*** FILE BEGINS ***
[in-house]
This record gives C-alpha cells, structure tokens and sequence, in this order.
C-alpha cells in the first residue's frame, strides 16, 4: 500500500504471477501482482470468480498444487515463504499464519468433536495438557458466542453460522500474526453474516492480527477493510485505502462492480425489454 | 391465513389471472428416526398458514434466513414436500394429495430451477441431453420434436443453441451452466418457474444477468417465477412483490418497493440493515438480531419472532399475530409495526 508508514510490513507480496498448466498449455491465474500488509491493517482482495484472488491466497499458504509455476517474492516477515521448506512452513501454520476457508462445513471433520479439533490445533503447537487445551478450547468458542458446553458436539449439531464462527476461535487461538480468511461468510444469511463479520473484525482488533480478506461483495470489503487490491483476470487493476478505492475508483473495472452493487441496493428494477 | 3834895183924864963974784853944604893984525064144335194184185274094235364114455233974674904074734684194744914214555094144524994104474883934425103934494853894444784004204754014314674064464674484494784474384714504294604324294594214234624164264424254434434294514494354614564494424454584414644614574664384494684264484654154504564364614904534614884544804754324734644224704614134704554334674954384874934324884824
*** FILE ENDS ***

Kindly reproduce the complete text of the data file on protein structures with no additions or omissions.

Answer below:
[in-house]
This record gives C-alpha cells, structure tokens and sequence, in this order.
C-alpha cells in the first residue's frame, strides 16, 4: 500500500504471477501482482470468480498444487515463504499464519468433536495438557458466542453460522500474526453474516492480527477493510485505502462492480425489454 | 391465513389471472428416526398458514434466513414436500394429495430451477441431453420434436443453441451452466418457474444477468417465477412483490418497493440493515438480531419472532399475530409495526 508508514510490513507480496498448466498449455491465474500488509491493517482482495484472488491466497499458504509455476517474492516477515521448506512452513501454520476457508462445513471433520479439533490445533503447537487445551478450547468458542458446553458436539449439531464462527476461535487461538480468511461468510444469511463479520473484525482488533480478506461483495470489503487490491483476470487493476478505492475508483473495472452493487441496493428494477 | 3834895183924864963974784853944604893984525064144335194184185274094235364114455233974674904074734684194744914214555094144524994104474883934425103934494853894444784004204754014314674064464674484494784474384714504294604324294594214234624164264424254434434294514494354614564494424454584414644614574664384494684264484654154504564364614904534614884544804754324734644224704614134704554334674954384874934324884824